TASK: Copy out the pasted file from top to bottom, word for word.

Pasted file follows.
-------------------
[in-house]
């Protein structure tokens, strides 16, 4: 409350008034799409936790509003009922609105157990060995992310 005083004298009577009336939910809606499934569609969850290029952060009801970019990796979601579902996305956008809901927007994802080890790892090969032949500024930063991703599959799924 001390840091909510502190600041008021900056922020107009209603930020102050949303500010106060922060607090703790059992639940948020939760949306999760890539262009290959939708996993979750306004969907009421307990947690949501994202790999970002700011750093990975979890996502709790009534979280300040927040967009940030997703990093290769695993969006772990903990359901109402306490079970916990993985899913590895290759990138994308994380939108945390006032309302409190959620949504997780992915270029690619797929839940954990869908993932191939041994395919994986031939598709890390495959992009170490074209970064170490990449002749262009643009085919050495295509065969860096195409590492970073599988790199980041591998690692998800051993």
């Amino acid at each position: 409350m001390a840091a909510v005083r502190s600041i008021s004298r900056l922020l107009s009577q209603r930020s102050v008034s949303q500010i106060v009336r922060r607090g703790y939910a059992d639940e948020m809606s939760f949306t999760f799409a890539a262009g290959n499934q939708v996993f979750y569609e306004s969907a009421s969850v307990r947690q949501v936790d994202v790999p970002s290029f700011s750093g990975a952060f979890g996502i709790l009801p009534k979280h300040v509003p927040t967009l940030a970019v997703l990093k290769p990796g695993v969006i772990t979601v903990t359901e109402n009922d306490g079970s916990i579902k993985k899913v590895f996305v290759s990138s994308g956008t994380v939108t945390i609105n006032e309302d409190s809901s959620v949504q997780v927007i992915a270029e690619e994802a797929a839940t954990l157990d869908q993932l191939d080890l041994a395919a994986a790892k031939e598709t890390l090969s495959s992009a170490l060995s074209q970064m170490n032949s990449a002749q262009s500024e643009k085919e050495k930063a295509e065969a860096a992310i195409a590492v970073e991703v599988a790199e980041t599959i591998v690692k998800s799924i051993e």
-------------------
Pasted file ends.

[in-house]
């Protein structure tokens, strides 16, 4: 409350008034799409936790509003009922609105157990060995992310 005083004298009577009336939910809606499934569609969850290029952060009801970019990796979601579902996305956008809901927007994802080890790892090969032949500024930063991703599959799924 001390840091909510502190600041008021900056922020107009209603930020102050949303500010106060922060607090703790059992639940948020939760949306999760890539262009290959939708996993979750306004969907009421307990947690949501994202790999970002700011750093990975979890996502709790009534979280300040927040967009940030997703990093290769695993969006772990903990359901109402306490079970916990993985899913590895290759990138994308994380939108945390006032309302409190959620949504997780992915270029690619797929839940954990869908993932191939041994395919994986031939598709890390495959992009170490074209970064170490990449002749262009643009085919050495295509065969860096195409590492970073599988790199980041591998690692998800051993």
């Amino acid at each position: 409350m001390a840091a909510v005083r502190s600041i008021s004298r900056l922020l107009s009577q209603r930020s102050v008034s949303q500010i106060v009336r922060r607090g703790y939910a059992d639940e948020m809606s939760f949306t999760f799409a890539a262009g290959n499934q939708v996993f979750y569609e306004s969907a009421s969850v307990r947690q949501v936790d994202v790999p970002s290029f700011s750093g990975a952060f979890g996502i709790l009801p009534k979280h300040v509003p927040t967009l940030a970019v997703l990093k290769p990796g695993v969006i772990t979601v903990t359901e109402n009922d306490g079970s916990i579902k993985k899913v590895f996305v290759s990138s994308g956008t994380v939108t945390i609105n006032e309302d409190s809901s959620v949504q997780v927007i992915a270029e690619e994802a797929a839940t954990l157990d869908q993932l191939d080890l041994a395919a994986a790892k031939e598709t890390l090969s495959s992009a170490l060995s074209q970064m170490n032949s990449a002749q262009s500024e643009k085919e050495k930063a295509e065969a860096a992310i195409a590492v970073e991703v599988a790199e980041t599959i591998v690692k998800s799924i051993e």